The magnitude and pace of the current Ebola outbreak is unprecedented and requires tools to assess the future scope of the epidemic, as well as the efficacy of intervention tools and strategies. Unfortunately, our understanding of Ebola transmission dynamics is incomplete and data on the present outbreak are limited. Consequently, we present our forecasts as estimates, and cannot provide well-constrained certainties or likelihoods to any of the predicted outcomes.

Data: Ebola data for Guinea, Liberia, and Sierra Leone were compiled from World Health Organization’s Disease Outbreak News and Situation Reports. Total cases and deaths were used to train these model forecasts. The data include confirmed, probable, and suspected cases and may therefore decrease between measurements should some of the unconfirmed cases (i.e. the probable and suspected cases) be excluded after testing.

Methods: The model used to generate these forecasts contains a stochastic component that allows the force of transmission to vary through time. This variability is intended to emulate the spatial-temporal variability of Ebola transmission dynamics within country due to changes in intervention, containment and social practices. Three scenarios are forecast using the optimized model:

  1. an improved scenario, in which intervention and containment, as estimated during the assimilation process, are more effective in the future;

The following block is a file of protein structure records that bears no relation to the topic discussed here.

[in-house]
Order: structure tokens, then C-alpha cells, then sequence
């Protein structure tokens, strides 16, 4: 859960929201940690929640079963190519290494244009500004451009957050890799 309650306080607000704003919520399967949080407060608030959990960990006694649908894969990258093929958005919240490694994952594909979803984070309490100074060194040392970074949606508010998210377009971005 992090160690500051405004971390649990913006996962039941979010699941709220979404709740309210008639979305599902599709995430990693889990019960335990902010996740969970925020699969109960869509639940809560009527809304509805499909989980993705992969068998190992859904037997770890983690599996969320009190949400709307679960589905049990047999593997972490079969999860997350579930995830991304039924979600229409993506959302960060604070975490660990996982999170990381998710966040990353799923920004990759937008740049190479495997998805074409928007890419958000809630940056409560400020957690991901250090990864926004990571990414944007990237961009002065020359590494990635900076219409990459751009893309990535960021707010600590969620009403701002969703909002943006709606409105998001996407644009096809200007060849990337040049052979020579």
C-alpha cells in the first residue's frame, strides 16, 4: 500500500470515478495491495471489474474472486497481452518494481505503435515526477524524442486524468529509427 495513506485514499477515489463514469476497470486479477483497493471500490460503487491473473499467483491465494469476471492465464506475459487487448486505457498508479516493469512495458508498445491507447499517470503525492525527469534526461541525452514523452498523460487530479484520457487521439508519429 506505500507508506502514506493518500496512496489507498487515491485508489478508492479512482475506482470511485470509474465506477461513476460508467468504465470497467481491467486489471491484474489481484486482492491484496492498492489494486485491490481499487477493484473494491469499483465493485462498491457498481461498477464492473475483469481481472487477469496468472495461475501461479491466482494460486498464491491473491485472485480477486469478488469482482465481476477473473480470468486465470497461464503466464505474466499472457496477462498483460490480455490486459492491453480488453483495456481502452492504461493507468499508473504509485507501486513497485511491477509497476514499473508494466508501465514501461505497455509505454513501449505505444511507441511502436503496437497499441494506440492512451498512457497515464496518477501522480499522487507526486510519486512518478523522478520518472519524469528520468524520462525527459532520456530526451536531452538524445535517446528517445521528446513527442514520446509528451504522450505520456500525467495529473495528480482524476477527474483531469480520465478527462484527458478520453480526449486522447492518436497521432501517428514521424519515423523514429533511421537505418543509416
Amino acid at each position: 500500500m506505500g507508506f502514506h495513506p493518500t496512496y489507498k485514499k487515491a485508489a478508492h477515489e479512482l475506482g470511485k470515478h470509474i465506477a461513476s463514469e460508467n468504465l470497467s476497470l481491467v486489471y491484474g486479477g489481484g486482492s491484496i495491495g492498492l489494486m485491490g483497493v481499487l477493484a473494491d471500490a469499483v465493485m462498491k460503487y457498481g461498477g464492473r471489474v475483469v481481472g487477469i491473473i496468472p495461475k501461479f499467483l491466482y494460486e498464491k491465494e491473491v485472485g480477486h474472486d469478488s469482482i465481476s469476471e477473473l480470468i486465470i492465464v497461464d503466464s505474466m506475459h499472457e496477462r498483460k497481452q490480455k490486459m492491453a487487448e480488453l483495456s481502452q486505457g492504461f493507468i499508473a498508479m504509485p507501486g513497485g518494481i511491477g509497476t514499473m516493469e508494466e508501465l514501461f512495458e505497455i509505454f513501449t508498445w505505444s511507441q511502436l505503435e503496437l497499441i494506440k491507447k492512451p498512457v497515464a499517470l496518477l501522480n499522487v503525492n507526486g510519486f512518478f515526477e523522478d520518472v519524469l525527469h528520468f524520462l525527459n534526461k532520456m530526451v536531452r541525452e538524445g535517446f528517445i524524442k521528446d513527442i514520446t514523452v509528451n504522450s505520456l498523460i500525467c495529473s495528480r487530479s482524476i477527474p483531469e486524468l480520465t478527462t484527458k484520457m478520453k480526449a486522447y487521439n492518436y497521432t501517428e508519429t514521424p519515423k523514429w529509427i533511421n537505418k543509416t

2. a no change scenario, in which intervention and containment, as estimated during the assimilation process, continues with the same efficacy;
  3. a degraded scenario, in which intervention and containment, though not absent, are less effective in the future.
Update 09/18/2014: In Guinea the no change forecasts, which previously best matched future outcomes, are now biased high and the improved scenario forecasts better match observations, suggesting an improvement of the situation within country (i.e. slowed growth and perhaps improved efficacy of intervention). In Liberia, there is some indication of slowing exponential growth. In Sierra Leone, the no change scenario forecasts continue to best match observed outcomes. Overall, for the combined forecast, the exponential growth of the outbreak has slowed over the last two weeks.

Mean estimates of cumulative cases of Infections (upper-pane) and Mortality (lower-pane) are shown below. The shaded region around the forecasts shows the interquartile range. A forecast horizon of 6 weeks is displayed. Hover on a data point to look at values. Use the Fit Cutoff slider at the top right to base estimates on a different observation cutoff date and Country selection box to see estimates for a different country. Use the Intervention selection box to see the forecasts under different scenarios.

Last updated on September 18, 2014 using data reported through September 14, 2014.